Classical Music

Music In The Making: Waltzing Matilda

May I have this dance? We’re exploring the waltz, with Ravel, Beethoven, and Tchaikovsky.

It’s time to grab your dancing shoes–on this week’s episode, we’re learning about the waltz, with music by Tchaikovsky, Beethoven, and Ravel.

Scene from Pyotr Tchaikovsky's ballet Swan Lake, Bolshoi Theater
Scene from Pyotr Tchaikovsky’s ballet Swan Lake, Bolshoi Theater

Pyotr Ilyich Tchaikovsky: Suite from Swan Lake, “Valse”
Moores School Chamber Orchestra, JungHwan Kwon, conductor
Moores Opera House

The waltz, a ballroom dance in 3/4 meter, evolved from Ländler. At first, it scandalized polite society because of the proximity of the men and women, who twirled and swirled around ballrooms while embracing. It was rapidly adopted by classical composers, exploited as symphonic movements, at home in operatic tradition, and, of course, found in ballet scores, such as Tchaikovsky’s Swan Lake.

Anton Diabelli
Anton Diabelli

Ludwig van Beethoven: Thirty-Three Variations on a Waltz by Diabelli, op. 120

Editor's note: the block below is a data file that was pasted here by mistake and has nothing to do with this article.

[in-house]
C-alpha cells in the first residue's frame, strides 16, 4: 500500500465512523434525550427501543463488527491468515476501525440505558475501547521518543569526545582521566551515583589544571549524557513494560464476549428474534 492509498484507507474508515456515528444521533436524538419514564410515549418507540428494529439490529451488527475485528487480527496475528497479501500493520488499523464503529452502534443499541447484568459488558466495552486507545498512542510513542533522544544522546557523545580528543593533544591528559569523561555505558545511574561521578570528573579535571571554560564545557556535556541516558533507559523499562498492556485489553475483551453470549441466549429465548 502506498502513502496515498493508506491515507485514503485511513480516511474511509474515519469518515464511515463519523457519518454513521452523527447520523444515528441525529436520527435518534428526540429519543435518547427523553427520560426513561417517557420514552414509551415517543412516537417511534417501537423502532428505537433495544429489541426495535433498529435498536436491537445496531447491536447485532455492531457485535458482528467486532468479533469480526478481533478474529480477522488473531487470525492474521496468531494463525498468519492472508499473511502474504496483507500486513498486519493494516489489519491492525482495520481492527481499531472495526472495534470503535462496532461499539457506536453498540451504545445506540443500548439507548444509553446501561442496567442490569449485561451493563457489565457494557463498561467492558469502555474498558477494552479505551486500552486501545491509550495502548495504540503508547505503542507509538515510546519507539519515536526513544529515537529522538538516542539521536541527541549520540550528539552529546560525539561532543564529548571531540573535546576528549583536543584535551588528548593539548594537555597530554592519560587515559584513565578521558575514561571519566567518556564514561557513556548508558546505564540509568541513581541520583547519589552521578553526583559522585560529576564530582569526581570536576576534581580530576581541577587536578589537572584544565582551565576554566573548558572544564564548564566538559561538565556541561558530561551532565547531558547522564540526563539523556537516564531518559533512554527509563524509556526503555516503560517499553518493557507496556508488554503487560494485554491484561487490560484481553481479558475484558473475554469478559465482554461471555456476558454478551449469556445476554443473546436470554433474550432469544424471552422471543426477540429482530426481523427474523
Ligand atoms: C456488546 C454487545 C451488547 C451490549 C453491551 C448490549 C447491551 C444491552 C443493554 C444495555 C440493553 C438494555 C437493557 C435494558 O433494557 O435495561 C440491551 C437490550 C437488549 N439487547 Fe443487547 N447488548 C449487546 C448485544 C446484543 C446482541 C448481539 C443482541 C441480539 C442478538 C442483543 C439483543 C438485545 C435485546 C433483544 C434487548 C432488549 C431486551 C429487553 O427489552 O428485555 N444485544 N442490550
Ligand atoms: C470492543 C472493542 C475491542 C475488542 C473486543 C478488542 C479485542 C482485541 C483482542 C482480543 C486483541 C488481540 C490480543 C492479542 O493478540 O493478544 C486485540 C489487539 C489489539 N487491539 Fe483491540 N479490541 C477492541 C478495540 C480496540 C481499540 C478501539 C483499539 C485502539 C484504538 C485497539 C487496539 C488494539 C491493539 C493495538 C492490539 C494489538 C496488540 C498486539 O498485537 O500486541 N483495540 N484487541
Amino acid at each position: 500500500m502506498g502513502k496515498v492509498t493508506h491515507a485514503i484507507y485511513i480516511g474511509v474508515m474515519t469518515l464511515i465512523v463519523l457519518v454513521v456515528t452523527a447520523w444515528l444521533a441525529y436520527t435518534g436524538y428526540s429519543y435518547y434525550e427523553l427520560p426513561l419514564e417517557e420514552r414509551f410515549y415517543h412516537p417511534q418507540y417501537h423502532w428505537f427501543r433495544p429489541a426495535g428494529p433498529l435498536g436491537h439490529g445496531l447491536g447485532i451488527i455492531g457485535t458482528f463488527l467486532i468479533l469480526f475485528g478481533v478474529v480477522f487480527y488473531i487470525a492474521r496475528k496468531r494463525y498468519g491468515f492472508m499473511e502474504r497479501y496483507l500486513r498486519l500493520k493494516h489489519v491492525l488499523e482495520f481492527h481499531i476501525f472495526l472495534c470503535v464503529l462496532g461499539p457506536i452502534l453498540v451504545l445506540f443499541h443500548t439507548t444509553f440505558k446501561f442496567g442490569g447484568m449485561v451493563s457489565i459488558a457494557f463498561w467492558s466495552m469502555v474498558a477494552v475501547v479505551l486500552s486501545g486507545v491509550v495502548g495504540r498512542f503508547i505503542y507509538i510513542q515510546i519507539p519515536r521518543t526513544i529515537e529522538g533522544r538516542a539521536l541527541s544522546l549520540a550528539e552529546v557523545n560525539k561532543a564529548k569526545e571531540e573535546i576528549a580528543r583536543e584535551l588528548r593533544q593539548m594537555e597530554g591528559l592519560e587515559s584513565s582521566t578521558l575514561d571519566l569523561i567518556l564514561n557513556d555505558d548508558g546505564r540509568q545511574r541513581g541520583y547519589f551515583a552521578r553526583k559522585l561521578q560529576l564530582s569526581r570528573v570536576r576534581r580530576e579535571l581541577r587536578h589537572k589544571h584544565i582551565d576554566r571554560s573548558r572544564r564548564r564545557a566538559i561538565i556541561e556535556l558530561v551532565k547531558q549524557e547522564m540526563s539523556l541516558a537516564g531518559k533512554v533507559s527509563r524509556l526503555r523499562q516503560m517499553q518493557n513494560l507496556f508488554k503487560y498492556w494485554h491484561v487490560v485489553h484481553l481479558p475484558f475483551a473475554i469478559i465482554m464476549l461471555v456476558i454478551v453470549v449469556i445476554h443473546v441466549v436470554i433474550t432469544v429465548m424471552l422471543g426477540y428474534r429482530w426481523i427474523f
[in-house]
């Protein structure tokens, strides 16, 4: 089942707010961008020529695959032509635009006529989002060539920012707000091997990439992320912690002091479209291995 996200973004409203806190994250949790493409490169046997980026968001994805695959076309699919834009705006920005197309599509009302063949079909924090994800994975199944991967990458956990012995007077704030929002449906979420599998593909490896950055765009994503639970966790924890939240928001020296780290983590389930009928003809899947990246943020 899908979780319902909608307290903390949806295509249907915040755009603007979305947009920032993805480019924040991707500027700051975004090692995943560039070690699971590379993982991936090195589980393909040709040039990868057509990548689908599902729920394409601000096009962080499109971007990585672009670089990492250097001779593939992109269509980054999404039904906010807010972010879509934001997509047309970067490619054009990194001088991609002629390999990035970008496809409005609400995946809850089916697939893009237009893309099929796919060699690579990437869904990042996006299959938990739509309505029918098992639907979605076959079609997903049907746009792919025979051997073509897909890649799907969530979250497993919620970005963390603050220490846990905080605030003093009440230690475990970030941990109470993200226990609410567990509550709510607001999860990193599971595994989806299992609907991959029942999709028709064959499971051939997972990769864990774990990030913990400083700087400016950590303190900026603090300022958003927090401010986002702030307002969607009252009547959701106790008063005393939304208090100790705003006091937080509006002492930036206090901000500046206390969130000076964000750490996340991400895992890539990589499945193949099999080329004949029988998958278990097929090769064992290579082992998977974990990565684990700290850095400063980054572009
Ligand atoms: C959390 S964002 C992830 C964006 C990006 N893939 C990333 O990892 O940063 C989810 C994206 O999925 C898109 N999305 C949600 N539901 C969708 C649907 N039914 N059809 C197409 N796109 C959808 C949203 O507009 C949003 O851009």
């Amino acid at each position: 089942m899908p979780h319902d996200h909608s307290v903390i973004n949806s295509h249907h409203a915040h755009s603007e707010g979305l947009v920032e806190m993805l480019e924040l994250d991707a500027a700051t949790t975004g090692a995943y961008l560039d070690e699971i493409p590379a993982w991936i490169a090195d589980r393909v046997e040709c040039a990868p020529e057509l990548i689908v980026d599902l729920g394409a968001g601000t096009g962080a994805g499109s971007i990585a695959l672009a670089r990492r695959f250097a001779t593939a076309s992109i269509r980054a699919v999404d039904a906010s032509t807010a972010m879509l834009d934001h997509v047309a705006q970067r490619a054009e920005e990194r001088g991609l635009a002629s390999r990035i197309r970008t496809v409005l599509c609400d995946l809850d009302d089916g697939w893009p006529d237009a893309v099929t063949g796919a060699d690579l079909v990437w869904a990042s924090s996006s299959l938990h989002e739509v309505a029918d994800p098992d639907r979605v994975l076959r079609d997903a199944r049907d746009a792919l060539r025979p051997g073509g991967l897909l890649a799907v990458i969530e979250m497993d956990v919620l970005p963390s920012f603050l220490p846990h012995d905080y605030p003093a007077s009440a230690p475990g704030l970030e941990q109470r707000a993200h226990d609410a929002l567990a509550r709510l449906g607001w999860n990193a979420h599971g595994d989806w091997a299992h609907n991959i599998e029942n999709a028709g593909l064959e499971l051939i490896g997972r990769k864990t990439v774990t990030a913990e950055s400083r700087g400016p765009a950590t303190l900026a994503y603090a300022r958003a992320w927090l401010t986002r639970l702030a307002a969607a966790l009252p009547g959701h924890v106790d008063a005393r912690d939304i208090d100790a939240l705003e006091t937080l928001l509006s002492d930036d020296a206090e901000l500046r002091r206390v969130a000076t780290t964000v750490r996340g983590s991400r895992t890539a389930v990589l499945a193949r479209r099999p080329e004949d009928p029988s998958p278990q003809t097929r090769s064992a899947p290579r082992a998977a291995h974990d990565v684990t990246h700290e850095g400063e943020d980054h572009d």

Clive Swansbourne, piano
Duncan Recital Hall

As a composer, Anton Diabelli’s name would likely be long lost in the annals of history, were it not for one fairly insignificant waltz, which gave rise to Beethoven’s keyboard variations which now bears Diabelli’s name. The waltz was originally penned as a publicity stunt–Diabelli intended for all the important composers to write a variation on this theme, which he would publish in one collection. Beethoven didn’t contribute to this project, and didn’t limit himself to one offering–instead, he crafted 33 of these masterful variations.

Maurice Ravel in 1925
Maurice Ravel in 1925

Ravel: La Valse (Poeme choreographique pour Orchestre)
Shepherd School Symphony Orchestra; Larry Rachleff, conductor
Stude Concert Hall

As early as 1906, Maurice Ravel had began contemplating paying tribute to Johann Strauss, Jr., the so-called, “Waltz King.” For many reasons, not the least of which was World War I, Ravel was unable to focus on the project, and by the time “La Valse” emerged in, 1919, the world was a changed place. Ravel provides these images, though, as a preface:

Swirling clouds afford glimpses, through rifts, of waltzing couples. The clouds scatter little by little; one can distinguish an immense hall with a whirling crowd. The scene grows progressively brighter. The light of the chandeliers bursts forth at the fortissimo. An imperial court, about 1855.


This episode originally aired Sunday, March 12th, 2017. Catch Music in the Making every Sunday at 7:06 PM on Classical.